If there is one line you should take away from this review, it is this: Neat Video 5 is by far the easiest and best noise reduction software I have used in any application to date. And while this review is focusing on the Resolve version of Neat Video 5, all other apps work in much the same way. You can find Neat Video’s software-specific Quick Start Guides to help. Once you install and register your Neat Video 5 license, removing digital video noise is as easy as applying Neat Video 5 to a node in the color tab, clicking on “Prepare Noise Profile,” clicking on “Auto Profile,” and clicking “Apply.” Then, unless you want to fine-tune your noise reduction, you are done. Obviously, I have somewhat simplified how Neat Video 5 works, but essentially it can be done in as little as three steps per clip, and the results are typically amazing. If they aren’t amazing, you can jump back into Neat Video 5 and manually adjust specifics until the noise reduction looks correct. But I will say that in about 90% of cases, the Auto Profiling will do all of the noise reduction work necessary.

For tinkerers, or for those who need to go far beyond an Auto Profile, you can manually adjust your settings. But taking a step back, Neat Video needs an area of your image that has a uniform color and noise profile to process how it removes noise. The automatic profiling will do its best to find an area, but it doesn’t always work. What you need to keep in mind when building a good noise profile inside of Neat Video is that the area being processed needs to be as uniform as possible (think dark night sky or a wall painted in one color) — meaning no prominent features, a high noise level (something in the high four area is better), the largest possible sample area and no warnings from Neat Video.

So, if your automatic profile doesn’t do the job, you can find an area of your image that meets the above requirements and then build a profile. From there you can use one of the Neat Video 5 features, like “Profile Check.” Profile Check will highlight details that aren’t being affected by Neat Video, giving you a clear representation of what noise is being reduced and whether you need to adjust your profile to better reduce video noise.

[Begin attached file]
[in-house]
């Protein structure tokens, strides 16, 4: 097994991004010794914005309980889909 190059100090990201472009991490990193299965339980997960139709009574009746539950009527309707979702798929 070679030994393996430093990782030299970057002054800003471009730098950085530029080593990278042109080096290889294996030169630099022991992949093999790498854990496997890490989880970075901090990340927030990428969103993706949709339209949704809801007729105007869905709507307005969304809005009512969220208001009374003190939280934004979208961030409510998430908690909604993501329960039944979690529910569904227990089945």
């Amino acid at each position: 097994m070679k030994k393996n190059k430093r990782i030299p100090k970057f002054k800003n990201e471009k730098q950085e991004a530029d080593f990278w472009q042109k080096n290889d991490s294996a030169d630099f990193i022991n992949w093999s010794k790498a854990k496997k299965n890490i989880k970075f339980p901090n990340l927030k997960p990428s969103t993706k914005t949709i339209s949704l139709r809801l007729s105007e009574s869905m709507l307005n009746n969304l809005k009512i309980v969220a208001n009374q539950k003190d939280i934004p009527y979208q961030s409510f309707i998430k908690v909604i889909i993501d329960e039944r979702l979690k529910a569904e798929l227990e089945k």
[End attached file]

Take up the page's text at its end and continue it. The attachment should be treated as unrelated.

At this point you might be wondering where you tweak advanced settings. When you load Neat Video, you will be in Beginner mode. To get into Advanced mode, go to the Tools menu, where you will see a lot of advanced functions that can help you fine-tune your noise profile. And if you still can’t get a good noise reduction profile, you can try out the “Generic Profile,” which can help you build a profile even if your video doesn’t have a large enough area of uniform noise. There are also presets — such as like light flicker, moire flicker, repeat frame issues, dust and scratch filters (including scan lines), jitter of details, artifact removal filter and more — that can solve certain problems.

Neat Video 5 is faster than previous generations. As in previous versions, there is even a tool that inside of Neat Video preferences that will run your CPU and GPU through a benchmark to specify whether you should run on CPU only, GPU only, or a combo of both. In Neat Video 5, if you have trouble with a clip, you can use up to four “Variants” of noise reduction in the new playback window to see how each profile works with your clip.

In terms of playback and rendering, noise reduction is never fast. However, inside of Neat Video the new playback window will typically play back your footage to preview the noise reduction before you jump back into Resolve. Inside of Resolve, even in just 1080p, my sequence would crawl to just a few frames of playback per second. It is one of the most processor- and GPU-intensive tasks you will run on your computer.